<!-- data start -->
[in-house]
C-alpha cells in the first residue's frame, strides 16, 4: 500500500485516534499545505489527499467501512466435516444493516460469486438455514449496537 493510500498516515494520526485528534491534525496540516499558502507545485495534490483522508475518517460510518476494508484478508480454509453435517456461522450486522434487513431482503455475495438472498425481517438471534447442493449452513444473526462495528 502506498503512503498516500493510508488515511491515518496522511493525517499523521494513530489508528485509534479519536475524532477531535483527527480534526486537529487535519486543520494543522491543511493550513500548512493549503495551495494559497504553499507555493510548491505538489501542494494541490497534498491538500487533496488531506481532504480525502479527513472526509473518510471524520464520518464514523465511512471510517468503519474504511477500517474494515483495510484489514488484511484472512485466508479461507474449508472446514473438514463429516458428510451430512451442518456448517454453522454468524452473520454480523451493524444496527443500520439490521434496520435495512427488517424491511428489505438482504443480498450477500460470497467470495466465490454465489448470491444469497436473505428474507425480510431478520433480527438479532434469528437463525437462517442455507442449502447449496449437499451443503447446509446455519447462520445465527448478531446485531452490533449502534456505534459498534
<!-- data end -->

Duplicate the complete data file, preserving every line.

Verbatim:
[in-house]
C-alpha cells in the first residue's frame, strides 16, 4: 500500500485516534499545505489527499467501512466435516444493516460469486438455514449496537 493510500498516515494520526485528534491534525496540516499558502507545485495534490483522508475518517460510518476494508484478508480454509453435517456461522450486522434487513431482503455475495438472498425481517438471534447442493449452513444473526462495528 502506498503512503498516500493510508488515511491515518496522511493525517499523521494513530489508528485509534479519536475524532477531535483527527480534526486537529487535519486543520494543522491543511493550513500548512493549503495551495494559497504553499507555493510548491505538489501542494494541490497534498491538500487533496488531506481532504480525502479527513472526509473518510471524520464520518464514523465511512471510517468503519474504511477500517474494515483495510484489514488484511484472512485466508479461507474449508472446514473438514463429516458428510451430512451442518456448517454453522454468524452473520454480523451493524444496527443500520439490521434496520435495512427488517424491511428489505438482504443480498450477500460470497467470495466465490454465489448470491444469497436473505428474507425480510431478520433480527438479532434469528437463525437462517442455507442449502447449496449437499451443503447446509446455519447462520445465527448478531446485531452490533449502534456505534459498534